PB: Nashville obviously has some musical history of it’s own. It seems like lately it’s become a popular place for rock records to be produced. Easy Eye Sound (Owned By Dan Auerbach of The Black Keys), where you recorded Oddfellows, is located there. Jack White has his Third Man Records headquarters there too. What’s the attraction? Is it nice to get out of California? Is there a different vibe?

TD: I think a lot of it has to do with the fact that Duane lives there and has worked with the engineer we used on Oddfellows previously. He may have even used this studio before, so Nashville is kind of his home base. John and I both live in New York, and it probably would have been more expensive to record there. Since Duane lives in Nashville and has worked with the engineer before, it made sense logistically to record there. There’s not a particular attraction to Nashville or any kind of scene going on there. I think on past Tomahawk records, members have recorded in their own places individually and used file-sharing techniques, going back and forth with one another sharing tracks.

PB: On the band’s previous album, Anonymous, Tomahawk stuck to an overall theme (in that case, Traditional Native American Songs). Was there an overlying theme on Oddfellows?

TD: No, not really. Initially, Duane wrote all of the music and I think he had the idea of keeping things concise and a little more on the “poppy side,” getting back to the style of writing that was prevalent on the first two Tomahawk albums (Tomahawk and Mit Gas). So that was the only overlying theme on this record. But when Patton started developing his own lyrical ideas, I think he developed some themes there as far as his input was concerned.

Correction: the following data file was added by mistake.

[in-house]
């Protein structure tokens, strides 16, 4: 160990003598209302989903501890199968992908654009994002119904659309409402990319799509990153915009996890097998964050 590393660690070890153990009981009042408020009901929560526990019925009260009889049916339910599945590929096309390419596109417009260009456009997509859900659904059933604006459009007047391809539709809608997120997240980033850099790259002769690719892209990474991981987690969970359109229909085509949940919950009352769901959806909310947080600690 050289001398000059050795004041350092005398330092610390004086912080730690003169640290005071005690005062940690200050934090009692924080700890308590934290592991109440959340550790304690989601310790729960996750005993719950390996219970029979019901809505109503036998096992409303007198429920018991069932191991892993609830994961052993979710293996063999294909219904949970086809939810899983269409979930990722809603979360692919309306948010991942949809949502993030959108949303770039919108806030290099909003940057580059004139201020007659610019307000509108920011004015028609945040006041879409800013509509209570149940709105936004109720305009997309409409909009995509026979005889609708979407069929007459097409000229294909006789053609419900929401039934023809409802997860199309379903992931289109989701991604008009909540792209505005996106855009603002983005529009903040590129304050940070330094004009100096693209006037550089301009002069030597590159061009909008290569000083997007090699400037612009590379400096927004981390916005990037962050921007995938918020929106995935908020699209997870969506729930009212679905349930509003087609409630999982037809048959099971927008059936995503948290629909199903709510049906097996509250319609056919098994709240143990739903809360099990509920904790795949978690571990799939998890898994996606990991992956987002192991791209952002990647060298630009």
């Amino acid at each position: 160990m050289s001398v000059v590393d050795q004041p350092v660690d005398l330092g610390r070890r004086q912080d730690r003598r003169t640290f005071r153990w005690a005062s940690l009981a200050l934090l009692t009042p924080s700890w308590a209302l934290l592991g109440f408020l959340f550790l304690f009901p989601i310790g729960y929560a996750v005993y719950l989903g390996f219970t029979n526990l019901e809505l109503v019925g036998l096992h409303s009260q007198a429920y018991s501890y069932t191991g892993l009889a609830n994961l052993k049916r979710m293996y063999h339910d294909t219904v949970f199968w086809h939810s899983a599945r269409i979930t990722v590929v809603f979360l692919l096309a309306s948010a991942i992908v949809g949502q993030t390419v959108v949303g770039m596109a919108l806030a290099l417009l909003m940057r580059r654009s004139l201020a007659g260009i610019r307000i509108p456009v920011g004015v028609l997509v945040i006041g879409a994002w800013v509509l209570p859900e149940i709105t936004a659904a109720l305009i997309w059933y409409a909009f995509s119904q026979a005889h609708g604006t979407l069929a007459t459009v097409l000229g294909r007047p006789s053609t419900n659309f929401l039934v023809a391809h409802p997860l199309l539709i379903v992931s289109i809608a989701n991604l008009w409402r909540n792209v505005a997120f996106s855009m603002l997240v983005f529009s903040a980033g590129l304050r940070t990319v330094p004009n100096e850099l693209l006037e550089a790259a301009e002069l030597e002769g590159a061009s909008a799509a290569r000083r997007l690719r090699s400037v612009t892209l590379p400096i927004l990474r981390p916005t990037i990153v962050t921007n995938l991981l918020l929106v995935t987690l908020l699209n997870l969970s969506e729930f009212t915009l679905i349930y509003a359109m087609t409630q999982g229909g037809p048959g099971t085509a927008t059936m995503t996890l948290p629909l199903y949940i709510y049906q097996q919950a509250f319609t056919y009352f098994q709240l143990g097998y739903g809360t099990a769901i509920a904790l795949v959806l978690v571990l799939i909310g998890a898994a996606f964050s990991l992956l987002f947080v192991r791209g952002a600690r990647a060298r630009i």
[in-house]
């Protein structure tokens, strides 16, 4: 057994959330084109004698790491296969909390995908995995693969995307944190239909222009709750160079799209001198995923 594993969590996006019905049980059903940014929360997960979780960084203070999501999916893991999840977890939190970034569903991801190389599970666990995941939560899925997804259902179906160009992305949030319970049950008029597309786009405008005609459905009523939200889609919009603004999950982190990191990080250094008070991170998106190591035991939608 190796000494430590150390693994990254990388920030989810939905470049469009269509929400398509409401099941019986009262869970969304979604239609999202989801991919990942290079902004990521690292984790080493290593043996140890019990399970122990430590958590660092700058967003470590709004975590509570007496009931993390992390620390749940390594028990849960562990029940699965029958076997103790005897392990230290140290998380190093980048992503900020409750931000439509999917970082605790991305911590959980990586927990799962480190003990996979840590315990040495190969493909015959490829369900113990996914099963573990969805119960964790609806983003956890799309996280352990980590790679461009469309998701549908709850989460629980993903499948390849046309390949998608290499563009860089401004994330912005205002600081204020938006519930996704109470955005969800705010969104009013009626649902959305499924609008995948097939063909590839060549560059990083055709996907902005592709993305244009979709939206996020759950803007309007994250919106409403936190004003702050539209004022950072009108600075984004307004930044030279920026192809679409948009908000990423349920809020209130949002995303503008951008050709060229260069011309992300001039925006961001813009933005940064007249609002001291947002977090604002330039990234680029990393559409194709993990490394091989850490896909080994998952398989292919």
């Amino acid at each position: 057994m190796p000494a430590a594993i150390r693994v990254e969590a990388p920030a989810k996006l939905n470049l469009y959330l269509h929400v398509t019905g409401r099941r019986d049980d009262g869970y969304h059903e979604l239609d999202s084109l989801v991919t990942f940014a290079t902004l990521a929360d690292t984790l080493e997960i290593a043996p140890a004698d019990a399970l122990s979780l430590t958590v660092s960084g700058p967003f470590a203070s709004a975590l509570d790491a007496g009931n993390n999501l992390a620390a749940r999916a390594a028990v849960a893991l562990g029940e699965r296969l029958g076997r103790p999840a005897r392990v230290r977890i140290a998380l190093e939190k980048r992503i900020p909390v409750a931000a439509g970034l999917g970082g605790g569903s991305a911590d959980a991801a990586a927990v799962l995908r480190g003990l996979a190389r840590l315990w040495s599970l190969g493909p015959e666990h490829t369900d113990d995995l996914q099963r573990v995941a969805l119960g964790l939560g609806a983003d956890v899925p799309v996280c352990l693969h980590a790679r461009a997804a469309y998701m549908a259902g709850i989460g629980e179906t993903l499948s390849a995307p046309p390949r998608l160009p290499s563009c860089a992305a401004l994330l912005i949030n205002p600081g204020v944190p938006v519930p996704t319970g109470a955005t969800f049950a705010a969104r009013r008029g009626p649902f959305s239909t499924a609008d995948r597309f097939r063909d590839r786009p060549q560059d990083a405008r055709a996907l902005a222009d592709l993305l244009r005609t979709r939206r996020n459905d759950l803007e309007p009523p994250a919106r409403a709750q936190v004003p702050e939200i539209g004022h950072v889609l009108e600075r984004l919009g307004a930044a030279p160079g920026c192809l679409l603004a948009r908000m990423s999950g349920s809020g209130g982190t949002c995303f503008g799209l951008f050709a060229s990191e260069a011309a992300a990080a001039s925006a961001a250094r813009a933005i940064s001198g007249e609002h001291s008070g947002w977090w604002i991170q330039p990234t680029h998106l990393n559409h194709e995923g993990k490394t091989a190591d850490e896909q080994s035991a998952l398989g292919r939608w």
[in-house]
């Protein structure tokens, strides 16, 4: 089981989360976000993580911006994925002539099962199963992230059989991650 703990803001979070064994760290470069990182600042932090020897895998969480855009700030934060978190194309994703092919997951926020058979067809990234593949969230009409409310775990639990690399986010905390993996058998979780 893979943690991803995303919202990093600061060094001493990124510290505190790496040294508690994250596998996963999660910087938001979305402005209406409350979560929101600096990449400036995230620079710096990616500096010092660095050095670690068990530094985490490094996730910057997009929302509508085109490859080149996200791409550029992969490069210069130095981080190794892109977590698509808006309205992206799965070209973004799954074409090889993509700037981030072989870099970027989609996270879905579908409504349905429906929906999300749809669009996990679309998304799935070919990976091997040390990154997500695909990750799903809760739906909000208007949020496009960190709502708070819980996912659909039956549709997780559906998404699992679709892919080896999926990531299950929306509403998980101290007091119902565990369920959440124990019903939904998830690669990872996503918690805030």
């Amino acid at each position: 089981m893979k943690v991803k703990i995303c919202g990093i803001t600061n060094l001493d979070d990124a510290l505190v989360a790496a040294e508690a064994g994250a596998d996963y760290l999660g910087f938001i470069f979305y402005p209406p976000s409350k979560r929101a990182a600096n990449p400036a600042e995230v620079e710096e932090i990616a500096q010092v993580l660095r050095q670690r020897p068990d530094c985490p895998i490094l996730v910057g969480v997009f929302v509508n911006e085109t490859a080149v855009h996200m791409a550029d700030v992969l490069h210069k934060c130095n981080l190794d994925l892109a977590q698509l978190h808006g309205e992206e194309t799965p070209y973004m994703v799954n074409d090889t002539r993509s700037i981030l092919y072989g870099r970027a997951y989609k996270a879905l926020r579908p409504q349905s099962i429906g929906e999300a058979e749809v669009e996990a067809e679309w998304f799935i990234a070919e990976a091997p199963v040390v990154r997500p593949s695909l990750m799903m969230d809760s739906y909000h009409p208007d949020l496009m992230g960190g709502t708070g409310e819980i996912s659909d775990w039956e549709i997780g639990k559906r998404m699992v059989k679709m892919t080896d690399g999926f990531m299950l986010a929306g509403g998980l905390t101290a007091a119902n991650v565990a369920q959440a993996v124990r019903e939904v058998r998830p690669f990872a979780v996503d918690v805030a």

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PB: You’ve known Mike Patton since high school and you have been involved in several projects together. What’s the secret to making a creative relationship work for that many years? How much liberty do you take with your playing versus how much of an executive roll does Mike have in the direction of the music?

TD: It’s all about compromise. It’s the same with having a romantic relationship and making that work. You have to take care of the people you love. Sometimes you have to take the backseat, and sometimes you have to lead people forward. It’s about learning how people clique and how to make things work as best you can for everyone. Mike and I have played in various bands together and the hierarchy of power within each of those individual bands has been different. Whether it was more of a collaborative effort like Mr. Bungle, or with Fantomas where Mike was the sole leader, the dynamic is always changing. The music has always been different too, and as long as I’ve known him we’ve always been passionate about music. I think that’s the key to it right there, and that’s what we’re going for: creating something that we like.

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Trevor Dunn

PB: Time for a personal question: what do you like to do when you’re not recording or touring?